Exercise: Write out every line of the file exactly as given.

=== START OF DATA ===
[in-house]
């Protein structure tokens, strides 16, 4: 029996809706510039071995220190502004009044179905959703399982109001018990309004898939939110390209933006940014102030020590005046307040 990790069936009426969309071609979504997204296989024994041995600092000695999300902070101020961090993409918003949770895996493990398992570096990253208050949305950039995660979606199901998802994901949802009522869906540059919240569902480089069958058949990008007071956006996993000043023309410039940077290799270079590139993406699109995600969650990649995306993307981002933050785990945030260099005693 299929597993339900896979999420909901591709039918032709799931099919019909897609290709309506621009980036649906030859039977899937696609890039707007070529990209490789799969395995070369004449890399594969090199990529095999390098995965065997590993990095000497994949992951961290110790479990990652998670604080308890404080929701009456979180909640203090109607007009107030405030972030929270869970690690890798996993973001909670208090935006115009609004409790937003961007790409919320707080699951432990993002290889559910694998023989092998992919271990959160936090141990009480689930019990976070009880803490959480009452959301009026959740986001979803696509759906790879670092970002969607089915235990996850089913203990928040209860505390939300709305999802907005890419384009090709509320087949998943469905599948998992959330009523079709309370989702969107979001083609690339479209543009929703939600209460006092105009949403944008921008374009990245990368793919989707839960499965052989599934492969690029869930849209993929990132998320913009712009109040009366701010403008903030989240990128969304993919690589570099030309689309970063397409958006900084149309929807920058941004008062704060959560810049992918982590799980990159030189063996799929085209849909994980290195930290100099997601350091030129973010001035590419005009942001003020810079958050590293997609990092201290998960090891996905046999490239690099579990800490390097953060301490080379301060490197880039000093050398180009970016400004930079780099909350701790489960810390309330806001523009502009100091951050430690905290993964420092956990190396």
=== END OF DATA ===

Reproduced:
[in-house]
């Protein structure tokens, strides 16, 4: 029996809706510039071995220190502004009044179905959703399982109001018990309004898939939110390209933006940014102030020590005046307040 990790069936009426969309071609979504997204296989024994041995600092000695999300902070101020961090993409918003949770895996493990398992570096990253208050949305950039995660979606199901998802994901949802009522869906540059919240569902480089069958058949990008007071956006996993000043023309410039940077290799270079590139993406699109995600969650990649995306993307981002933050785990945030260099005693 299929597993339900896979999420909901591709039918032709799931099919019909897609290709309506621009980036649906030859039977899937696609890039707007070529990209490789799969395995070369004449890399594969090199990529095999390098995965065997590993990095000497994949992951961290110790479990990652998670604080308890404080929701009456979180909640203090109607007009107030405030972030929270869970690690890798996993973001909670208090935006115009609004409790937003961007790409919320707080699951432990993002290889559910694998023989092998992919271990959160936090141990009480689930019990976070009880803490959480009452959301009026959740986001979803696509759906790879670092970002969607089915235990996850089913203990928040209860505390939300709305999802907005890419384009090709509320087949998943469905599948998992959330009523079709309370989702969107979001083609690339479209543009929703939600209460006092105009949403944008921008374009990245990368793919989707839960499965052989599934492969690029869930849209993929990132998320913009712009109040009366701010403008903030989240990128969304993919690589570099030309689309970063397409958006900084149309929807920058941004008062704060959560810049992918982590799980990159030189063996799929085209849909994980290195930290100099997601350091030129973010001035590419005009942001003020810079958050590293997609990092201290998960090891996905046999490239690099579990800490390097953060301490080379301060490197880039000093050398180009970016400004930079780099909350701790489960810390309330806001523009502009100091951050430690905290993964420092956990190396």